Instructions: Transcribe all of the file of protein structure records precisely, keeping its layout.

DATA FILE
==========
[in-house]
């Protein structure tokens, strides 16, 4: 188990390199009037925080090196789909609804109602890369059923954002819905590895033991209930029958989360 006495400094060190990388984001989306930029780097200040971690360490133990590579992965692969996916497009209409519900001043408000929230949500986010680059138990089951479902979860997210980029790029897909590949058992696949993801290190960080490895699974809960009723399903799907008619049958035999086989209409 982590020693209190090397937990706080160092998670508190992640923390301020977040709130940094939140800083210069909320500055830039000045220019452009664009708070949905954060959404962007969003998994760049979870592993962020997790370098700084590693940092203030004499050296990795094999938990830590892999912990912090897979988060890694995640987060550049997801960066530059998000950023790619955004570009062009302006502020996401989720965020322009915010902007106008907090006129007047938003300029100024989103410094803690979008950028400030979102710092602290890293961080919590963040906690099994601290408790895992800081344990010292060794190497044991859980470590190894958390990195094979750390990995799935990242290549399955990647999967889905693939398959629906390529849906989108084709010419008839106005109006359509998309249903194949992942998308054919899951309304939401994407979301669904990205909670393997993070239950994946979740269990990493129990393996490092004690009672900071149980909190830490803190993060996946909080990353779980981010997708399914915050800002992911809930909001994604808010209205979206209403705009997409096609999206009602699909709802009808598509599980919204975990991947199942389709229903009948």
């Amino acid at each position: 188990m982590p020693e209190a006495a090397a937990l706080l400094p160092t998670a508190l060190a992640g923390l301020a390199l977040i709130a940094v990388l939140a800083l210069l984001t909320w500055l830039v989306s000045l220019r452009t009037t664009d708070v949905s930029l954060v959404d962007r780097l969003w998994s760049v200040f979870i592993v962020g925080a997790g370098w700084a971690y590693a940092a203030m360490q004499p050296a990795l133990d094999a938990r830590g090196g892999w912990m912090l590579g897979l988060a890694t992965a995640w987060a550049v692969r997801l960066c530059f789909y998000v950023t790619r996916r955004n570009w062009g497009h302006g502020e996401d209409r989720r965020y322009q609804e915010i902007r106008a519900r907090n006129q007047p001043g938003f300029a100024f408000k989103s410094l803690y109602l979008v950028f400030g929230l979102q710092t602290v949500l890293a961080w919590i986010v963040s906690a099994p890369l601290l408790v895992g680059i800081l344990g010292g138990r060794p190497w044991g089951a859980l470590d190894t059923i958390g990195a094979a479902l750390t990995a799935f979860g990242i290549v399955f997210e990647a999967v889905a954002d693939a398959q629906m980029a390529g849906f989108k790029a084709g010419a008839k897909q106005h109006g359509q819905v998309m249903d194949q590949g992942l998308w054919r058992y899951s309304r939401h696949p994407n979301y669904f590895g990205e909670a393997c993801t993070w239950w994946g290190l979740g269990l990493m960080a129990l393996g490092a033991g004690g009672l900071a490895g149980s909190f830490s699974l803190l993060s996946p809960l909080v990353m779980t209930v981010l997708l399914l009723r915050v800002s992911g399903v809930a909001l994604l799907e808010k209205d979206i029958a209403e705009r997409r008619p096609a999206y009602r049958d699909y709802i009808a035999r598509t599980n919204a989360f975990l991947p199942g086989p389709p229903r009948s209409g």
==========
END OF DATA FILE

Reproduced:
[in-house]
């Protein structure tokens, strides 16, 4: 188990390199009037925080090196789909609804109602890369059923954002819905590895033991209930029958989360 006495400094060190990388984001989306930029780097200040971690360490133990590579992965692969996916497009209409519900001043408000929230949500986010680059138990089951479902979860997210980029790029897909590949058992696949993801290190960080490895699974809960009723399903799907008619049958035999086989209409 982590020693209190090397937990706080160092998670508190992640923390301020977040709130940094939140800083210069909320500055830039000045220019452009664009708070949905954060959404962007969003998994760049979870592993962020997790370098700084590693940092203030004499050296990795094999938990830590892999912990912090897979988060890694995640987060550049997801960066530059998000950023790619955004570009062009302006502020996401989720965020322009915010902007106008907090006129007047938003300029100024989103410094803690979008950028400030979102710092602290890293961080919590963040906690099994601290408790895992800081344990010292060794190497044991859980470590190894958390990195094979750390990995799935990242290549399955990647999967889905693939398959629906390529849906989108084709010419008839106005109006359509998309249903194949992942998308054919899951309304939401994407979301669904990205909670393997993070239950994946979740269990990493129990393996490092004690009672900071149980909190830490803190993060996946909080990353779980981010997708399914915050800002992911809930909001994604808010209205979206209403705009997409096609999206009602699909709802009808598509599980919204975990991947199942389709229903009948």
């Amino acid at each position: 188990m982590p020693e209190a006495a090397a937990l706080l400094p160092t998670a508190l060190a992640g923390l301020a390199l977040i709130a940094v990388l939140a800083l210069l984001t909320w500055l830039v989306s000045l220019r452009t009037t664009d708070v949905s930029l954060v959404d962007r780097l969003w998994s760049v200040f979870i592993v962020g925080a997790g370098w700084a971690y590693a940092a203030m360490q004499p050296a990795l133990d094999a938990r830590g090196g892999w912990m912090l590579g897979l988060a890694t992965a995640w987060a550049v692969r997801l960066c530059f789909y998000v950023t790619r996916r955004n570009w062009g497009h302006g502020e996401d209409r989720r965020y322009q609804e915010i902007r106008a519900r907090n006129q007047p001043g938003f300029a100024f408000k989103s410094l803690y109602l979008v950028f400030g929230l979102q710092t602290v949500l890293a961080w919590i986010v963040s906690a099994p890369l601290l408790v895992g680059i800081l344990g010292g138990r060794p190497w044991g089951a859980l470590d190894t059923i958390g990195a094979a479902l750390t990995a799935f979860g990242i290549v399955f997210e990647a999967v889905a954002d693939a398959q629906m980029a390529g849906f989108k790029a084709g010419a008839k897909q106005h109006g359509q819905v998309m249903d194949q590949g992942l998308w054919r058992y899951s309304r939401h696949p994407n979301y669904f590895g990205e909670a393997c993801t993070w239950w994946g290190l979740g269990l990493m960080a129990l393996g490092a033991g004690g009672l900071a490895g149980s909190f830490s699974l803190l993060s996946p809960l909080v990353m779980t209930v981010l997708l399914l009723r915050v800002s992911g399903v809930a909001l994604l799907e808010k209205d979206i029958a209403e705009r997409r008619p096609a999206y009602r049958d699909y709802i009808a035999r598509t599980n919204a989360f975990l991947p199942g086989p389709p229903r009948s209409g």